This rhubarb and apple crumble is the perfect dessert for cooler nights. It’s dairy-free and made with wholesome ingredients to cut back on the sugar.
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Bake for 20-25 mins or until the top is golden brown and the filling is heated through. Serve with dairy-free ice cream.
Swap me: If you don’t have enough oats, use cornflakes, shredded coconut or flaked almonds to make up the difference.
Waste wise: You can make this crumble with whatever you have, such as pears, plums or berries.
Apple crumble is an all-time Aussie favourite for good reason – it’s easy to make with basic ingredients and it hits the spot when you need a comforting dessert for the family or an old-fashioned treat for your entertaining menu. It’s perfect to enjoy when apples are in season and great value at Coles, but it’s delicious at any time of year. Whenever you’re craving a homemade apple crumble, just raid the pantry for the crumble topping goodies, grab this recipe and get ready to whip up a classic. Then simply pop it in the oven and in less than 30 minutes you’ll be sinking your spoon through the crumbly topping into that juicy, syrupy fruit filling.
The nostalgia factor is high with apple crumble, so it’s not surprising that its history goes back a long way. The story goes that apple crumble replaced apple pie during World War 2 when butter, flour and sugar were rationed and the crumble topping became a low-budget twist on shortcrust pastry. The great thing about apple crumble is that anything goes – you can change up the ingredients in the crumble topping and add different fruits to the apple filling for extra colour and flavour.
Traditional apple crumble recipes are made with butter and lots of sugar, so to create the best apple crumble recipe we’ve made some healthier twists to the basic formula. For the fruit filling, you’ll need to peel, core and chop 4 large apples. Granny Smith apples are the best choice for crumbles because they hold their shape well during cooking, so you won’t end up with a mushy filling. We love the sweet, tangy flavour too. Adding a bunch of rhubarb to the mix gives the filling extra colour, flavour and texture. If you don’t want to use rhubarb, increase the quantity to 6 apples. You can use any combo of fruit you like – try it with pears, plums or berries, too. Making a crumble is a great way to make the most of the best value seasonal fruit at Coles, or to use up whatever you have in the fridge or fruit bowl to help you cut back on food waste. To make this recipe better for you, we’ve reduced the sugar in the filling to 1 tablespoon and added cornflour and unsweetened apple juice to the fruit mixture. These help to create a thick, syrupy fruit mixture for topping with the crumble.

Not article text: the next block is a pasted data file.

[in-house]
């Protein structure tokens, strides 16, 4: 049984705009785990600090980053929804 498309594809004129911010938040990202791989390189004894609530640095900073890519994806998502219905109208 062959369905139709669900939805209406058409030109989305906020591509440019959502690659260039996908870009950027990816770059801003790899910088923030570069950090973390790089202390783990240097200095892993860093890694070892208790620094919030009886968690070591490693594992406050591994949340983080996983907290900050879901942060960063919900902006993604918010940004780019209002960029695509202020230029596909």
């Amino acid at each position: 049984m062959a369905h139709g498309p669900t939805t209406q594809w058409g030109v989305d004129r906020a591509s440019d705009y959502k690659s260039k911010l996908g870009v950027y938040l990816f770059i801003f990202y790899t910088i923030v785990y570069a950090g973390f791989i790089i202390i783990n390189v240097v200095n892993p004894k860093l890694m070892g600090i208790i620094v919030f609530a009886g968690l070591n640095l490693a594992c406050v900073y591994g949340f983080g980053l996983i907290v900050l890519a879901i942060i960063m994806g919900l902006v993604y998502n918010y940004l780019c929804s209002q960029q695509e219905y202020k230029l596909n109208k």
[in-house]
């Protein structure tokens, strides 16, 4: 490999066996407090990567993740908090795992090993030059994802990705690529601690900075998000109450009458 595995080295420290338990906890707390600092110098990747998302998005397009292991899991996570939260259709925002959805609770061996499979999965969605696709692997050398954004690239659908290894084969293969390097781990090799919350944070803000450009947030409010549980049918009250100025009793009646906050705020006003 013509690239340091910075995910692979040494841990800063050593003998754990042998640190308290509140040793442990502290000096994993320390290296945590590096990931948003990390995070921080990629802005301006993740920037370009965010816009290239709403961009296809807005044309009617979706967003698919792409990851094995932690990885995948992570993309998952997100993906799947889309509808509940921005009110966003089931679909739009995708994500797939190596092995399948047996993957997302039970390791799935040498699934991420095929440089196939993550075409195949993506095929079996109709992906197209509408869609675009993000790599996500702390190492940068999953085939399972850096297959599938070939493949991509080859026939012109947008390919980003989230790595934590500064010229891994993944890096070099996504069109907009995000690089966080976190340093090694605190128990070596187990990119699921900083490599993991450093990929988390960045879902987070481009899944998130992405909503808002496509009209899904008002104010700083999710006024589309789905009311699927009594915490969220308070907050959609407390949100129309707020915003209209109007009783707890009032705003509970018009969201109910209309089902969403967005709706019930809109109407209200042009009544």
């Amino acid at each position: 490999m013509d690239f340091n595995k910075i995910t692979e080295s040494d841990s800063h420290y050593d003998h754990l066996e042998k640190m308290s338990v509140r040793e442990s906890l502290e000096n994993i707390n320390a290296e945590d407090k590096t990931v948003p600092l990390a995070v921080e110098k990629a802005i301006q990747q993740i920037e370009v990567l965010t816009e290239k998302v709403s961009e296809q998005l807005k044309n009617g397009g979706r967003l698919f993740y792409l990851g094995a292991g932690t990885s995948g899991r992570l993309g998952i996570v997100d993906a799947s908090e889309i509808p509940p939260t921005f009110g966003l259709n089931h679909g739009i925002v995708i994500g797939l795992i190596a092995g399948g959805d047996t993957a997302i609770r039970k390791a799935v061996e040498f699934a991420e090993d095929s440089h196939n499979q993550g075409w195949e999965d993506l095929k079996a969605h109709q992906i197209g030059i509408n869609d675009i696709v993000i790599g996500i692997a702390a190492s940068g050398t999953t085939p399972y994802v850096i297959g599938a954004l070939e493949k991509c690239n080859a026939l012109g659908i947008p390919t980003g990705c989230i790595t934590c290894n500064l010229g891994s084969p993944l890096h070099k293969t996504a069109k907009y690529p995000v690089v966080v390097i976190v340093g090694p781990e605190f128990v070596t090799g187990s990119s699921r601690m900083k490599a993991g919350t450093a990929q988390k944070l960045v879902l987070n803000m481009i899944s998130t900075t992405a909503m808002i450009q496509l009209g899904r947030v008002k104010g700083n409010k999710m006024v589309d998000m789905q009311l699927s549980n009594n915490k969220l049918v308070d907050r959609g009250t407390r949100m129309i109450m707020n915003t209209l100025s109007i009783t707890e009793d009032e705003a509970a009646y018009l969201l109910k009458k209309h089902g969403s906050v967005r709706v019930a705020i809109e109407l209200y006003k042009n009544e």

To make the topping, you’ll need a few simple pantry staples. The base ingredient is rolled oats, but you can swap some of these out for other ingredients if you have them – think cornflakes, shredded coconut or flaked almonds. You’ll also need half a cup of wholemeal plain flour and a little sugar – an unrefined sugar such as coconut sugar is great for this, or just use brown sugar. Don’t forget the ground cinnamon – this warm, sweet spice is a classic flavour match for apples in desserts and breakfast dishes. To turn these dry ingredients into a moist crumbly topping, you’ll also need some Nuttelex (or another dairy-free spread) and a spoonful of almond butter.
Anyone can make an apple crumble and you don’t need special tools to make it. To get started, take a baking dish large enough to hold the fruit and topping – about 6 cups or 1.5 litre capacity is good – and set it on a baking tray to catch any drips. Get a large saucepan ready to start cooking the fruit on the stovetop before you put it in the oven and have a spoon ready to stir it as it cooks. This helps the filling cook more quickly, so the topping doesn’t get too brown before the fruit underneath is tender. For the crumble, you’ll just need a mixing bowl and your hands – use your fingertips to rub the spread and nut butter into the dry ingredients until the mixture looks like breadcrumbs, then sprinkle it over the filling and bake.
To keep our apple crumble dairy-free, we’ve served it with scoops of dairy-free ice-cream – we can’t go past the combo of warm fruit, crispy crumble and a cold scoop slowly melting over the top. You could go classic with vanilla bean ice cream, serve it with whipped cream or dollop cream, or pour over thick vanilla custard to make it even more comforting.
With our handy recipe and tips above, it’s so easy to make this apple and rhubarb crumble or give it your own twist to make it your way. Want more ideas? Check out our must-try crumbles, including a cheat’s crumble that’s ready in just 15 minutes. Plus, find more tips for what to make with apples. Your next nostalgic apple dessert could be our classic apple cake or Curtis Stone’s apple & cinnamon custard cake, perfect served warm with cream or ice cream. For a different way to enjoy apple and cinnamon, try our apple pie with cinnamon swirl pastry. Keen to keep it healthy? Snack on homemade cinnamon apple chips or wholesome apple and oat muffins.
Energy: 1299kJ/311 Cals (15%)
Protein: 6g (12%)
Fat: 11g (16%)
Sat fat: 2g (8%)
Carb: 44g (14%)
Sugar: 24g (27%)
Fibre: 7g (23%)
Sodium: 64mg (3%)